Land grab haunts farm workers

HARARE - Production on the once productive farms has sharply deteriorated and farm workers are bearing the effects of the change — going for months without wages — more than a decade after the Zanu PF-led government invaded farms.

Not everyone has engaged in successful farming, and new forms of social differentiation are emerging on the redistributed farms.

An investigative mission to Hunters Lodge, Tavoy and Hesketh revealed that the rural economy is in precipitous decline with farm labourers being totally displaced.

In interviews with a number of farm workers especially those who have an experience with both the white commercial farmers and the newly-resettled farmers, the overall picture is one of massive job losses — affecting about 70 percent of the original farm workforce.

The loss of permanent worker status on farms is widespread.

There is a pronounced trend towards contract or piecework arrangements. Both the newly-resettled small farmers and “new” large commercial farmers lack the financial resources and production capacity to absorb the former permanent workers.

However, despite the large job losses, a considerable proportion of farm workers remain living on the farms.

There is evidence to suggest that up to 50 percent of farm workers stayed on even when they no longer held jobs. In general, loss of employment had adverse effects on female workers.

Samuel Mabudha who is now at Hunters Lodge Farm in Karoi admitted the land invasions have negatively affected farm workers.

“I started working in 1963. While I was working, we were given our wages after five weeks. And after independence, it changed and we were given money after four weeks.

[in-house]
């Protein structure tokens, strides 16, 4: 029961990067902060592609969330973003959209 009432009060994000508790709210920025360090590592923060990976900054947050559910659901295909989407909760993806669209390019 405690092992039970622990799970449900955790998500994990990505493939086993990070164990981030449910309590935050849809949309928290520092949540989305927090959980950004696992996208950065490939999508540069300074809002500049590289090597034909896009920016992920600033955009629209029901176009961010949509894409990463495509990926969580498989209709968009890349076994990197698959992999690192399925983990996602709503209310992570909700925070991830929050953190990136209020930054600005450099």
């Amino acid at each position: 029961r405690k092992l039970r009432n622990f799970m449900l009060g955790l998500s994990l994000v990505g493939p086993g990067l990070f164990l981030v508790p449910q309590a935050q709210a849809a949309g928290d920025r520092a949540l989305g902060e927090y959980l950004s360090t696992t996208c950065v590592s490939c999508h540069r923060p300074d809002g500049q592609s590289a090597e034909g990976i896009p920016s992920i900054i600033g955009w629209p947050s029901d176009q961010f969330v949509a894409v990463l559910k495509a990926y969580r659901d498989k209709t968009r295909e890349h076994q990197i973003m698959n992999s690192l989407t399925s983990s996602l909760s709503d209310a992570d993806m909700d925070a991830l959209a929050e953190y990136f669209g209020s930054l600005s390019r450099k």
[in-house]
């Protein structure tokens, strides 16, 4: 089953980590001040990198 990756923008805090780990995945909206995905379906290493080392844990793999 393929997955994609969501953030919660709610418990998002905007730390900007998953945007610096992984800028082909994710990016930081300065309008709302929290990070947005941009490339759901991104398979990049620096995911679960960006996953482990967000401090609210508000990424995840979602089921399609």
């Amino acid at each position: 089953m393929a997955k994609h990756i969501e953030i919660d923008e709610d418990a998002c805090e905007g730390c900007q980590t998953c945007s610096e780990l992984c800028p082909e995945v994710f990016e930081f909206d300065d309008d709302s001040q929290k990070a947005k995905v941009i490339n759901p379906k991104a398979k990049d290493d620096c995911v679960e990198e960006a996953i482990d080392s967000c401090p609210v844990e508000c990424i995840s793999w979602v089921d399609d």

The money that I was given then was sufficient enough for me to earn a living. I was also able to take care of my parents and they were happy.

“I have worked with more than three new black farmers who grabbed land from white commercial farmers. All of them have not been consistent in paying our wages.

“Some of the new farmers can go up to 17 months or even more without paying but they are harvesting and selling crops. You don’t have leave days and other benefits which we used to get when white commercial farmers were still here,” he said.

The loss of a regular job-based income has undermined the livelihoods of most farm worker households.

The working conditions and wages on the farms of small and new commercial farmers are unattractive.

More than half of the newly-resettled farmers are failing to pay a paltry monthly wage of $59 per month to their farm workers more than a decade into the business.

In an interview, general secretary of the General Agricultural and Plantation Workers’ Union (Gapwuz), Gift Muti said new farmers were not adequately remunerating workers.

“Fifty-nine dollars is the legal amount that farm workers are supposed to get, but it’s an unfortunate case that we have other employers who are failing to pay the money. More than half of the newly-resettled farmers are not paying their workers,” said Muti.

“Farmers should put their workers on the agenda. They should take farming as a business like any other business.”